The levee en masse (1793) The webserver at Alpha History tells us you’re using an adblocking tool, plug-in or browser extension on your computer or network.
We understand that many people don’t like web-based advertising. Ads on websites can often be irrelevant, distracting and ‘in your face’. Levée en Masse. When faced, in 1793, with the prospect of defeat, the National Convention issued an appeal for a levée en masse, which, theoretically, placed the entire population at the disposal of France's war machine.
Thus was born the modern idea of the nation in arms. This concept has proved to have an enduring legacy, and has been adapted to suit a wide variety of contexts and time periods. This article explores the birth, development and transmission of the levée en masse. Interpreting the French Revolution - François Furet. Books.google.co.uk - The French Revolution is an historical event unlike any other.
It is more than just a topic of intellectual interest: it has become part of a moral and political heritage. But after two centuries, this central event in French history has usually been thought of in much the same terms as it was by its... the French Revolution Page 12. Quotations - the Reign of Terror. Readings from the French Revolution. INTRODUCTIONReadings from the French Revolution While the American Revolution remained a remote affair in the lives of most Europeans, the French Revolution of 1789 exercised a profound influence on the society and politics of the following centuries.
It gave rise to modern conceptions of nationhood and citizenship and, equally important, it served as the model and archetype for a revolutionary tradition that has marked Europe to the present day. Reign of Terror. Justification of the Terror and Rights of Man - mrhartlosal. Maximilien Robespierre (1758 1794) was the leader of the Committee of Public Safety elected by the National Convention, and which effectively governed France at the height of the radical phase of the revolution.
He had been considered one of the most respected thinkers and straightforward liberal thinkers of the Revolution - reputedly he slept with a copy of Rousseau's Social Contract at his side. He was called “The Incorruptible”. The Committee of Public Safety was among the most creative executive bodies ever seen - and rapidly put into effect policies which stabilized the French economy and began the formation of the very successful French army.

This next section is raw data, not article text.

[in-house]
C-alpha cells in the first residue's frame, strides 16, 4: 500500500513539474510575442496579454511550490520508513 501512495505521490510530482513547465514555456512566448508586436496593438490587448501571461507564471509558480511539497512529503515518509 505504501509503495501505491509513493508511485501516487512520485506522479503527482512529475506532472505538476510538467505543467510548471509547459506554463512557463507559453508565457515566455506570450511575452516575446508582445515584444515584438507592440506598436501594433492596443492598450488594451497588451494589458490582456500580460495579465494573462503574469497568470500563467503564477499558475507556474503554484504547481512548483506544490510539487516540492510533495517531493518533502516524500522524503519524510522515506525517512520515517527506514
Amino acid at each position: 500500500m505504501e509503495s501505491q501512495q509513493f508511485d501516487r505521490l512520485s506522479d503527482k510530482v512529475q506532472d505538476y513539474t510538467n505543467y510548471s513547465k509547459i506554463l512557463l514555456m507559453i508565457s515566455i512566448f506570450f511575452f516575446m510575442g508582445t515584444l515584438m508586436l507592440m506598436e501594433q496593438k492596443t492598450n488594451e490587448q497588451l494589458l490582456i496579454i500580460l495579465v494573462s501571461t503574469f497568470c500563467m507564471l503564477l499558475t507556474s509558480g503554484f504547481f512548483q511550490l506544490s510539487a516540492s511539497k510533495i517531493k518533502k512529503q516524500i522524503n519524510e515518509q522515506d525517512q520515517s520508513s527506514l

It also directed it energies against counter-revolutionary uprisings, especially in the south and west of France. Zizek Robespierre. Why Robespierre Chose Terror. The American attitude toward the French Revolution has been generally favorable—naturally enough for a nation itself born in revolution.
But as revolutions go, the French one in 1789 was among the worst. True, in the name of liberty, equality, and fraternity, it overthrew a corrupt regime. Terror: Dreadful but Necessary. This image shows the guillotine surrounded by the heads it has been responsible for removing.
Although the print is sinister, its caption states that the Terror is dreadful, but necessary. This was a commonly held belief in 1793-1794 when the guillotine was a means of purging France of those who were deemed a threat to national security. For more information on the guillotine click here. Maximilien Robespierre, Master of the Terror. Maximilien Robespierre, Master of the Terror by Scott McLetchie The paper was selected by the History Department as the Outstanding Paper for the 1983-1984 Academic Year Maximilien Robespierre, known to his contemporaries as "the Incorruptible," is one of the most controversial and perhaps misunderstood figures of the French Revolution.
His name has become symbolic for that period of the Revolution known as the Reign of Terror; certainly he was a man who wielded great influence and power over the course of events of the French Republic between 1792 and 1794; yet different people in different eras had differing opinions of the man and his power. Biography, Facts, & Execution. Living the Revolutionary Melodrama: Robespierre's Sensibility and the Construction of Political Commitment in the French Revolution on JSTOR. Robespierre on JSTOR.
Robespierre: Critic of Rousseau on JSTOR. The Psychology of the Terror on JSTOR. The Political Ideas of Maximilien Robespierre during the Period of the Convention on JSTOR. Robespierre and the Popular Movement of 1793-4 on JSTOR. Interpretations of the Reign of Terror on JSTOR. Robespierre, Danton, and the Levée en masse on JSTOR. Misgivings About Revolution: Robespierre, Carnot, Saint-Just on JSTOR. Robespierre's Rules for Radicals: How to Save Your Revolution Without Losing Your Head on JSTOR.